Prior to the shooting Scott stood within "touching distance" of Andersch at the threshold of his room. When the shot was fired, Scott was standing face-to-face with Andersch. Six people were in the hallway prior to the shooting, but Scott had "no knowledge of who was where," including Hollis and Kiley, when the shot was fired. Scott testified that no one held a bottle at the time of the shooting, and that he didn't see any broken glass on the threshold of the apartment. Scott drank seven to nine bottles of beer and two "drinks" of whiskey that night, but stated that neither he, Hollis, nor Kiley were intoxicated.
Ronald Tripamer testified that on October 16, 1979, he was residing in room 405 at the Y.M.C.A. He and his son, Ronald, Jr., had joined Mason, Hollis and Scott at a restaurant lounge. After midnight Hollis and Scott went for more beer. Meanwhile he returned to the Y.M.C.A. along with Mason and his son, stopping along the way at a carry-out restaurant. He and his son returned to his room. Ninety minutes later Sam came to visit them, bringing four beers which he split with the witness. Another 90 minutes elapsed when he heard Scott yelling for Vito Mason and pounding on Mason's door. He, Ronald, Jr., and Sam walked to room 412, Mason's room, where they saw Scott, Hollis and a stranger who was introduced to them as James Kiley. Kiley had a bottle of "Seagram's 7" and passed it to everyone.
Tripamer stated that the group was talking and drinking when suddenly he heard someone yell, "Hey! Shut up down there." Tripamer and his son began walking back to his room while Hollis, Scott, Kiley and Sam walked towards the elevator. Then, he heard a loud blast and saw a big cloud of smoke from around the corner, whereupon he and his son ran to their room. He stated that he drank about six to eight beers on the evening of the incident.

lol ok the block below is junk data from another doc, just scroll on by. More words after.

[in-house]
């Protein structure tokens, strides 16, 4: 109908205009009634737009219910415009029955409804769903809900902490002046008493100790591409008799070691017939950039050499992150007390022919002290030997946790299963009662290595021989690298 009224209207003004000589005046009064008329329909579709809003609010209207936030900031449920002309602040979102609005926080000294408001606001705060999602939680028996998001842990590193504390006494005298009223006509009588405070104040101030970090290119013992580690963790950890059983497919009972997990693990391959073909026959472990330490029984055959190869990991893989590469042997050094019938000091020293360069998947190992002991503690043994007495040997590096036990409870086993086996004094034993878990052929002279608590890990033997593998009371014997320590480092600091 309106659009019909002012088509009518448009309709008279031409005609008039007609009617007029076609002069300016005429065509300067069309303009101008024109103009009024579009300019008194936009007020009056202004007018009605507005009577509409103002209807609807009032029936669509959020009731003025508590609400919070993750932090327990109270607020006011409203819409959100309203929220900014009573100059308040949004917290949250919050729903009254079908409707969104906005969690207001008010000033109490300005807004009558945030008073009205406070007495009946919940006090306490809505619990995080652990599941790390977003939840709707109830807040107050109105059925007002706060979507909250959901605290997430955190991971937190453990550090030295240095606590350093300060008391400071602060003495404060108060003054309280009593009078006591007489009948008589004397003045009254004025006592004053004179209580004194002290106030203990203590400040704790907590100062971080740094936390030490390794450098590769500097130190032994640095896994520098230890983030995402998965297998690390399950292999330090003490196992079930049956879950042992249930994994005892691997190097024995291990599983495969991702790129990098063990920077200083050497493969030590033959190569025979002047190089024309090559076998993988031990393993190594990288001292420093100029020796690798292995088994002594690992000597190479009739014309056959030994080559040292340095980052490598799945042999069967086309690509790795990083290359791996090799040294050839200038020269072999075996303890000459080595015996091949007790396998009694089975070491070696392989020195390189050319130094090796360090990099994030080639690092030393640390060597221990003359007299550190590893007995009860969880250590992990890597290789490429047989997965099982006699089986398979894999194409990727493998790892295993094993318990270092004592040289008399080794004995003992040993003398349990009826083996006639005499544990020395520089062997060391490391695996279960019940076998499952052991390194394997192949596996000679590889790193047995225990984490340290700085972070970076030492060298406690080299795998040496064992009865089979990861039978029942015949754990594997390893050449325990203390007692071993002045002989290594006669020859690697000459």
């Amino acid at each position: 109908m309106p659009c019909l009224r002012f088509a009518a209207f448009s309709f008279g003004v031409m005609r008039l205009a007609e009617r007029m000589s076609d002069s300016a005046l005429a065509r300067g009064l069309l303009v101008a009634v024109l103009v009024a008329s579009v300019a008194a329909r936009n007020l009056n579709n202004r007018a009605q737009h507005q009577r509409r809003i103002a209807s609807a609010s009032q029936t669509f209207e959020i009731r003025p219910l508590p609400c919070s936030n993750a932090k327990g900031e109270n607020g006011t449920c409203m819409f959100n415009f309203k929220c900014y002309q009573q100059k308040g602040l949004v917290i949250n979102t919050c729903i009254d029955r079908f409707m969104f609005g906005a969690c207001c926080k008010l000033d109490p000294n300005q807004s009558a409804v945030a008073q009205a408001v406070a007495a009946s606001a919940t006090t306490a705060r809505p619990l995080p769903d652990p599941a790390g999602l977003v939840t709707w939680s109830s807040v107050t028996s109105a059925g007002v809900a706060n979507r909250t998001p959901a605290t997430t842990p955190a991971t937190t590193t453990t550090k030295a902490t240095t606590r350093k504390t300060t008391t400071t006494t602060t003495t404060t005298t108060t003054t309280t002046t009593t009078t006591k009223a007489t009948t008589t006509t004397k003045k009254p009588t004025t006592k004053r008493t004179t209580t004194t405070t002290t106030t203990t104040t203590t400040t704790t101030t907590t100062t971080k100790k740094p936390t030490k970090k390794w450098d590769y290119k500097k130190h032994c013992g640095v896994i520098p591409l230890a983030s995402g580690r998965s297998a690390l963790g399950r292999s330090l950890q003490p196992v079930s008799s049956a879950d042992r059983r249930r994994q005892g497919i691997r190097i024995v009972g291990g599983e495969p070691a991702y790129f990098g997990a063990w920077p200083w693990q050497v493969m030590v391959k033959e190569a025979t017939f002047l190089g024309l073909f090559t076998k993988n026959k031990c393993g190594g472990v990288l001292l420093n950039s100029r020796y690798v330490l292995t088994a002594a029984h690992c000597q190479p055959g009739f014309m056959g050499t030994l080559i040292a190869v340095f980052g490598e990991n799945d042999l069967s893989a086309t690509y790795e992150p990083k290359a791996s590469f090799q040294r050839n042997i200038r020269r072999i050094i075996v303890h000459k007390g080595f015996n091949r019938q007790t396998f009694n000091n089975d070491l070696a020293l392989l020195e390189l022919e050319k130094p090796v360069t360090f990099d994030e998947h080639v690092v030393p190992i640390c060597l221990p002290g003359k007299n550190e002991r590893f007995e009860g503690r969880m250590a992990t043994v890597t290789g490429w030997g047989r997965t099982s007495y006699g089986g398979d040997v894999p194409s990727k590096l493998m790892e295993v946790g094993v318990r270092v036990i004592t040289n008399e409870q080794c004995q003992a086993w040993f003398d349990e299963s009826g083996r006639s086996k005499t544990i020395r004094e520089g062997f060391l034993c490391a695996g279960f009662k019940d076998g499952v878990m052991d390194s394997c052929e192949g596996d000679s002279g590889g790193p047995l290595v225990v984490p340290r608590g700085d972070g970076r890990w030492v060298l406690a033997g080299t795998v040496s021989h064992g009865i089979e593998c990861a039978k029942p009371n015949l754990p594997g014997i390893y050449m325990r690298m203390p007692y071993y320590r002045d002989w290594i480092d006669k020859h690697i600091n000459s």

Steven Sang, who resided in room 430 of the Y.M.C.A., testified that he was awake at 3:35 to 3:40 a.m. on October 16, 1979, when he heard loud, drunken-sounding voices emanating from a nearby elevator. Next, he heard a resident's door open and a "disturbed and upset" voice say, "Do you guys know what time it is?" A second voice responded angrily, saying in effect, "Do you want to say that to me up front?" Within a few seconds Sang heard a gunshot and an echo in reverberation of the noise in the hallway, followed by moans. Sang's door was not opened during the incident and he did not see the occurrence.
Lieutenant Jerome Tesmond, La Grange Police Department, testified that at 4:30 a.m. on October 16, 1979, he was called to investigate the shooting. He observed the bodies of Hollis and Kiley. Kiley's hand grasped a plastic whiskey bottle top. Nearby was a paper bag wrapped in a bluejean jacket containing two six-packs of beer. Tesmond observed fragments of a broken whiskey bottle in the hallway adjacent to Mr. Andersch's room. One small fragment of glass was found six inches inside the doorway. In Kiley's rear pocket Tesmond found a sheathed sporting knife.